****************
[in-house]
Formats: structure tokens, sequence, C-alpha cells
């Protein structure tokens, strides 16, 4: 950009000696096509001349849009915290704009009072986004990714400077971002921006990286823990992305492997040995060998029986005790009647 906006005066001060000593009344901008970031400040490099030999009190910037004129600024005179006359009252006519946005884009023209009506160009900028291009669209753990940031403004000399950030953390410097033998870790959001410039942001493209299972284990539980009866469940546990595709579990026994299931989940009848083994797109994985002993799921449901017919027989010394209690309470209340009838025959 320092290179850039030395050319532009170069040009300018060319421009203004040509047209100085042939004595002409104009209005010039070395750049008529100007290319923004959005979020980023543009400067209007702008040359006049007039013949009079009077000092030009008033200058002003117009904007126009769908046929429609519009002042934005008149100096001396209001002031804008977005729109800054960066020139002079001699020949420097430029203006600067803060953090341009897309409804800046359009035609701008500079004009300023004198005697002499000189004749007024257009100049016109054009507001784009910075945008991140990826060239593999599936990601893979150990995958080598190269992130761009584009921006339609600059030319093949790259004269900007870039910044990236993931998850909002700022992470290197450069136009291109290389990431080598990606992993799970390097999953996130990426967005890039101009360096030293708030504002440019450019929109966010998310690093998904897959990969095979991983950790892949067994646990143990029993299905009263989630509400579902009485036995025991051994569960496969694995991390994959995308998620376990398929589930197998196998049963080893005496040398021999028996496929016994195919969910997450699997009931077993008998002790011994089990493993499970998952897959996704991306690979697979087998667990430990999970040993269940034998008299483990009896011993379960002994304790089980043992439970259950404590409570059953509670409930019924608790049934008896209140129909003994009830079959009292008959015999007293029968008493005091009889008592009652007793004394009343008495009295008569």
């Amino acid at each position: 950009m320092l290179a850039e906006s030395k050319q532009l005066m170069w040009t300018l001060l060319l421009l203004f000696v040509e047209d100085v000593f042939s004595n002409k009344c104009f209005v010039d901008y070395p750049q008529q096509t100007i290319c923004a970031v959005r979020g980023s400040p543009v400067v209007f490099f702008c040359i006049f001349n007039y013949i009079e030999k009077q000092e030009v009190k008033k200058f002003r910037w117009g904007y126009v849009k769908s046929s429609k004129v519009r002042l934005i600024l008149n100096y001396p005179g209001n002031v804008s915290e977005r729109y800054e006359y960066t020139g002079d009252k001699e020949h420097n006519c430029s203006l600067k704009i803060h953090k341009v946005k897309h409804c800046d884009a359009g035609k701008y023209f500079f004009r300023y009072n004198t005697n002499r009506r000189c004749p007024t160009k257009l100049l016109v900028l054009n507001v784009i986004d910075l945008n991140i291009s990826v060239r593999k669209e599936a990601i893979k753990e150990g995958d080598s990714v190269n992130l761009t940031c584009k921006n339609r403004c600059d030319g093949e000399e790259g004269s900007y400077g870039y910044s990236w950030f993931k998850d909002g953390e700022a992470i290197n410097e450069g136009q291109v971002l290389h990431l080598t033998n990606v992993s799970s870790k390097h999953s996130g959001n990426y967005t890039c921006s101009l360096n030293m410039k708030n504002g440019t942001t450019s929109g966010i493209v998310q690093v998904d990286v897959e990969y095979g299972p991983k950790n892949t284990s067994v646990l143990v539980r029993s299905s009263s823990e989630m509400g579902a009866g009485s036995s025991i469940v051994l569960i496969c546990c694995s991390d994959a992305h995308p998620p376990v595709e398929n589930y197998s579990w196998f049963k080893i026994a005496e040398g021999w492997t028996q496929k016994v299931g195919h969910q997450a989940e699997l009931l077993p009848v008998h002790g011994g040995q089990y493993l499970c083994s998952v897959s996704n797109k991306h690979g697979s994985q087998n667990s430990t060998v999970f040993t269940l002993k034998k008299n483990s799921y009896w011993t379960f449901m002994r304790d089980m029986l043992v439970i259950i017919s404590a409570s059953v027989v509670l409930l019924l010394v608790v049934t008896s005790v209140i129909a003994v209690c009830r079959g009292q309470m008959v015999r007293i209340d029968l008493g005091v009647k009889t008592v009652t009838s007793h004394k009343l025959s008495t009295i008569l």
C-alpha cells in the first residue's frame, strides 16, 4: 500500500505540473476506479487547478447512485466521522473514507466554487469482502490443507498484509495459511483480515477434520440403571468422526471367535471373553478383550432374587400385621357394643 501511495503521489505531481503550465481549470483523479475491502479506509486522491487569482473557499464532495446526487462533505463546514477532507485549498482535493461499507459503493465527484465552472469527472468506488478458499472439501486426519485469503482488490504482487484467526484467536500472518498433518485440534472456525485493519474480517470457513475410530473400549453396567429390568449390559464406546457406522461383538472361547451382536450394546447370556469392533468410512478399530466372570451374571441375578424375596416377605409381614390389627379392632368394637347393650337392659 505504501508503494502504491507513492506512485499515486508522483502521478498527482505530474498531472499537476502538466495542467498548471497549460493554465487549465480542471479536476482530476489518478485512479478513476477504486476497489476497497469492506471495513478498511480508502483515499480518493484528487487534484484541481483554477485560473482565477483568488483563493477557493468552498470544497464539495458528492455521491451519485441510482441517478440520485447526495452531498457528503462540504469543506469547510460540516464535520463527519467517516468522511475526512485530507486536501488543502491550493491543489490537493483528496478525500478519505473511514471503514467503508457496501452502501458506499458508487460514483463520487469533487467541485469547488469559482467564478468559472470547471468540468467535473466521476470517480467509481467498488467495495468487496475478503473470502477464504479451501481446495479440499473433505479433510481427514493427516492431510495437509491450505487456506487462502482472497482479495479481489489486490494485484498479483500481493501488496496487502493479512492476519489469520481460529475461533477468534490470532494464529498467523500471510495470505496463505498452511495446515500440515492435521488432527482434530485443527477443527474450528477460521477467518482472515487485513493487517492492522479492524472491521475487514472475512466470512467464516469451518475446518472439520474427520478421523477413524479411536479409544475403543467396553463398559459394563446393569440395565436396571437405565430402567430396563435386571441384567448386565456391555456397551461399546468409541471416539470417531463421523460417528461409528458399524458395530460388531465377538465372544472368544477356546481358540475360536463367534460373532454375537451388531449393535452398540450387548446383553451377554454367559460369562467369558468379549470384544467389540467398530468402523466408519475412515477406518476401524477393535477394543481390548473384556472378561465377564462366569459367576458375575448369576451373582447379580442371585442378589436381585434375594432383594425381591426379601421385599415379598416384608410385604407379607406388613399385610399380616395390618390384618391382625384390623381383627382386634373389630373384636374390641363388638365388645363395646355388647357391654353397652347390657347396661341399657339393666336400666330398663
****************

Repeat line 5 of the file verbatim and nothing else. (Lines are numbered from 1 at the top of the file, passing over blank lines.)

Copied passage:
C-alpha cells in the first residue's frame, strides 16, 4: 500500500505540473476506479487547478447512485466521522473514507466554487469482502490443507498484509495459511483480515477434520440403571468422526471367535471373553478383550432374587400385621357394643 501511495503521489505531481503550465481549470483523479475491502479506509486522491487569482473557499464532495446526487462533505463546514477532507485549498482535493461499507459503493465527484465552472469527472468506488478458499472439501486426519485469503482488490504482487484467526484467536500472518498433518485440534472456525485493519474480517470457513475410530473400549453396567429390568449390559464406546457406522461383538472361547451382536450394546447370556469392533468410512478399530466372570451374571441375578424375596416377605409381614390389627379392632368394637347393650337392659 505504501508503494502504491507513492506512485499515486508522483502521478498527482505530474498531472499537476502538466495542467498548471497549460493554465487549465480542471479536476482530476489518478485512479478513476477504486476497489476497497469492506471495513478498511480508502483515499480518493484528487487534484484541481483554477485560473482565477483568488483563493477557493468552498470544497464539495458528492455521491451519485441510482441517478440520485447526495452531498457528503462540504469543506469547510460540516464535520463527519467517516468522511475526512485530507486536501488543502491550493491543489490537493483528496478525500478519505473511514471503514467503508457496501452502501458506499458508487460514483463520487469533487467541485469547488469559482467564478468559472470547471468540468467535473466521476470517480467509481467498488467495495468487496475478503473470502477464504479451501481446495479440499473433505479433510481427514493427516492431510495437509491450505487456506487462502482472497482479495479481489489486490494485484498479483500481493501488496496487502493479512492476519489469520481460529475461533477468534490470532494464529498467523500471510495470505496463505498452511495446515500440515492435521488432527482434530485443527477443527474450528477460521477467518482472515487485513493487517492492522479492524472491521475487514472475512466470512467464516469451518475446518472439520474427520478421523477413524479411536479409544475403543467396553463398559459394563446393569440395565436396571437405565430402567430396563435386571441384567448386565456391555456397551461399546468409541471416539470417531463421523460417528461409528458399524458395530460388531465377538465372544472368544477356546481358540475360536463367534460373532454375537451388531449393535452398540450387548446383553451377554454367559460369562467369558468379549470384544467389540467398530468402523466408519475412515477406518476401524477393535477394543481390548473384556472378561465377564462366569459367576458375575448369576451373582447379580442371585442378589436381585434375594432383594425381591426379601421385599415379598416384608410385604407379607406388613399385610399380616395390618390384618391382625384390623381383627382386634373389630373384636374390641363388638365388645363395646355388647357391654353397652347390657347396661341399657339393666336400666330398663